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Book Review The Analysis of Gases by Chromatography. By C. J. Cowper and A. J. DeRose

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To our knowledge, this is the first
of a crown
ether containing nitrogen atoms acting as both a first and
second sphere ligand towards a transition metal. Clearly,
an extensive range of such complexes should existf141.
report could herald the preparation of a wide range of
novel compounds, including polymers, in which transitionmetal complexes and aza-crown ethers are covalently
Received: November 7, 1984 [ Z 1062 IE]
German version: Angew. Chem. 97 (1985) 124
H. M. Colquhoun, J . F. Stoddart, J. Chem. Soc. Chem. Commun. 1981.
612: H. M. Colquhoun, J. F. Stoddart, D. J. Williams, ibid. 1981, 847,
849, 851: J. Am. Chem. Sac. 104 (1982) 1426: H. M. Colquhoun, J. F.
Stoddart, D. J. Williams, J. B. Wolstenholme, R. Zdrzycki, Angew. Chem.
93 (1981) 1093: Angew. Chem. Int. Ed. Engl. 20 (1981) 1051; H. M. Colquhoun, D. F. Lewis, J. F. Stoddart, D. J . Williams, J. Chem. Soc. Dalton
Trans. 1983, 607; H. M. Colquhoun, S. M. Doughty, J. F. Stoddart, D. J.
Williams, Angew. Chem. 96 (1984) 232: Angew. Chem. Int. Ed. Engl. 23
(1984) 235; D. R. Alston, A. M. Z. Slawin, J. F. Stoddart, D. J. Williams,
ibid. 96 (1984) 804: 23 (1984) 821.
A. Werner, Neuere An.rchauungen auf dem Gebiete der anorganischen
Chemie, 3rd Edition, Vieweg, Braunschweig 1913; J. Bjerrum, Adz).
Chem. Ser. 62 (1967) 178.
For two recent examples, see J.-P. Lecomte, J:M. Lehn, D. Parker, J.
Guilheim, C. Pascard, J . Chem. Soc. Chem. Commun. 1983, 296; P. K.
Coughlin, S. J. Lippard, J. Am. Chem. Soc. 106 (1984) 2328.
B. Dietrich, J:M. Lehn, J.-P. Sauvage, Tetrahedron 29 (1973) 1647.
Experimental: 3: 27.3 mg (0.07 mmol) 2 was dissolved in CH2CIZcontaining 18.4 mg (0.07 mmol) 1 . Dull yellow prisms, suitable for X-ray investigation were obtained by vapor diffusion using EtzO (P. G. Jones,
Chem. Br. 17 (1981) 222). After 48 h, the crystals were filtered off and
dried. Yield 20 mg (42%): m.p.=216-219”C; 1R (Nujol): 3350, 3330,
3290, 3270, 3230, 3190 (all vNH), 1620, 1610 (both 6NH) c m - ’ :
‘H-NMR (CD3COCDI): 6= 1.87 (XH, m, CH,,H,,-cod), 2.46 (8H, bs,
CH,g,H,,-cod), 2.60-3.10 and 3.63-4.05 (32 H, broad multiplets, OCH:,
NCH2, NH, NH,), 4.20 (8H, bs, CH-cod).
161 2 , m.p. 209-215”C, was prepared from [Rh(cod)Cll2 (R. B. King, Organomet. Synth. l(1965) 132).
[7j The reaction between I and 2 is slow in CD2CIz. ‘H-NMR data indicates that a non-covalently bonded adduct is formed initially.
[8] Nicolet R3m diffractometer, w-scan, Cu,, radiation (graphite monochromator). Empirical absorption correction based on 360 azimuthal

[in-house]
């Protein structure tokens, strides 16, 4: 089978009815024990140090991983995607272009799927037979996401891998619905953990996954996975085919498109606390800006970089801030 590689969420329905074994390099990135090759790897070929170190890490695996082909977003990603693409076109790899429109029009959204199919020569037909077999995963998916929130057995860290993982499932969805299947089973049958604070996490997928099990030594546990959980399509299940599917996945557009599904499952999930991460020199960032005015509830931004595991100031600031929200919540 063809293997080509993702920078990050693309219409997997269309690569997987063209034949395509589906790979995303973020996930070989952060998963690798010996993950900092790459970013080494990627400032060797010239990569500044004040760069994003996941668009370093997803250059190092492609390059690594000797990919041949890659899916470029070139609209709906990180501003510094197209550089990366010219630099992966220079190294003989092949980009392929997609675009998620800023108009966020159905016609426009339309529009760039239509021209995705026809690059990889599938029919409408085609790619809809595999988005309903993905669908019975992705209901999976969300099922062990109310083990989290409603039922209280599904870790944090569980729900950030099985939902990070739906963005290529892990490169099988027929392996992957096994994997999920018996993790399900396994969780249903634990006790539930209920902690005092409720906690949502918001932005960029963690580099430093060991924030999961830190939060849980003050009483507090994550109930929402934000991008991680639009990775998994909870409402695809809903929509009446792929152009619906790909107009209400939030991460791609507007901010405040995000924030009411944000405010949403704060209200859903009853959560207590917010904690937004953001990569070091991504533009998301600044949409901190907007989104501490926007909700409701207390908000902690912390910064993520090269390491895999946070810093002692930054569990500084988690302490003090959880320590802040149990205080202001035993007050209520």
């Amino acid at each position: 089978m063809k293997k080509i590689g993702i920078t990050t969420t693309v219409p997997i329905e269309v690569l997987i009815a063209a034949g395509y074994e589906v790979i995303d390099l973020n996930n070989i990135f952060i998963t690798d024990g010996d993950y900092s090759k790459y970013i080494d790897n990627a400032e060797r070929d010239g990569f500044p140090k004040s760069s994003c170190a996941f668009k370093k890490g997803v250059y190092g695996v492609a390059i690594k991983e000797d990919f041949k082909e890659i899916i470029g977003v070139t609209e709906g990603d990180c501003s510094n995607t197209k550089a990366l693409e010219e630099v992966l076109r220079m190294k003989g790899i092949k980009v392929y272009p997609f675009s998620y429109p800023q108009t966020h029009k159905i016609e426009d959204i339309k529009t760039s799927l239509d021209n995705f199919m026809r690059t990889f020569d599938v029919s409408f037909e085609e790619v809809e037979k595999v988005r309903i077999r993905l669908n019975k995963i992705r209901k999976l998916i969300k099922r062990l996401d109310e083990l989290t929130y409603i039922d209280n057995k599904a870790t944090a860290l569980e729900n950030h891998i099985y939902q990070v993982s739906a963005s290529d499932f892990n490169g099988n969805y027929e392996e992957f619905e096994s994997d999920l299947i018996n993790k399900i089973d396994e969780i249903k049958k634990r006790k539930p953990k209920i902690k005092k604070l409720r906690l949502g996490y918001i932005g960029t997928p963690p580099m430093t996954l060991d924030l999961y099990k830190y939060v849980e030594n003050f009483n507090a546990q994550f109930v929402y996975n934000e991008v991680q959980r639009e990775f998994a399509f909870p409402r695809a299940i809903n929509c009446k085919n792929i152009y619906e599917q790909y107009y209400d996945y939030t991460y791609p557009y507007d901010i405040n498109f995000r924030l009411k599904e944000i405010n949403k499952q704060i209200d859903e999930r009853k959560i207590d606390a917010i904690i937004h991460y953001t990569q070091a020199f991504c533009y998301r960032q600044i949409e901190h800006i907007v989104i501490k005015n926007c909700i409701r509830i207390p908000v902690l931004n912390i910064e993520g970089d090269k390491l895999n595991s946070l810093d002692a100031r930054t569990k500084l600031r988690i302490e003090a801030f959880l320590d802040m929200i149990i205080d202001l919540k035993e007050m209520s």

measurements. Structure solution by heavy-atom method: anisotropic
refinement. The ammine hydrogen atoms were located in a AF map and
the NH3 group refined as a rigid body. Four complete analyses using
different crystals all resulted in R values of ca. 0.10. In all cases, the relatively high magnitude of these values was a result of disorder both in the
PF; ions and in the cyclooctadiene portion of the complex. Further details of the structural investigation can be obtained from the Director of
the Cambridge Crystallographic Data Centre, University Chemical Laboratory, Lensfield Road, Cambridge CB2 1 EW (England). Any request
should be accompanied by the full literature citation for this communication.
[9] The conformation of the macrocycle with alternating (+)- and (-)gauche helicities for the C-C bonds and inward directing N-H bonds
is similar to that observed in uncomplexed 1 (M. Herceg, R. Weiss, Bull.
Soc. C h i i . 1972, 549).
[lo] D. J. Cram, K. N. Trueblood, Top. Curr. Chem. 98 (1981) 43: K. N.
Trueblood, C . B. Knobler, D. S. Lawrence, R. V. Stevens, J. Am. Chem.
Sac. 104 (1982) 1355.
[ l I ] B. L. Allwood, H. M. Colquhoun, J. Crosby, D. A. Pears, J. F. Stoddart,
D. J. Williams, Angew. Chem. 96 (1984) 806: Angen?. Chem. I n f . Ed.
Engl. 23 (1984) 824.
[ 121 There are also bifurcated hydrogen bonds of 2.40 and 2.23 A, respectively, between H,%and F(I) and H,, and F(3) of the major occupancy PF;
[ 131 The closest analogue is the macrocyclic aquo complex of a carbonyl(bisphosphino-ether)rhodium complex ( N . W. Alcock, J. M. Brown, J. C.
Jeffery, J. Chem. Sor. Chem. Commun. 1974, 829: J . Chem. SOC.Dalton
Trans. 1976, 583). In [RhCO(H20)(Ph2P(CH2CH,0),(CH2)2PPh2]][PF6],
the metal is coordinated by the H 2 0 molecule which is hydrogen
bonded to two of the oxygen atoms in the polyether chain.
1141 Compare with the reactions between crown ethers and AIMe, ( J . L. Atwood, R. D. Priester, R. D. Rogers, L. G. Canada, J. Inclusion Phenom. I
(1983) 61).
The Analysis of Gases by Chromatography. By C . J . Cowper
and A . J. DeRose. Pergamon Press, Oxford 1983. xii, 147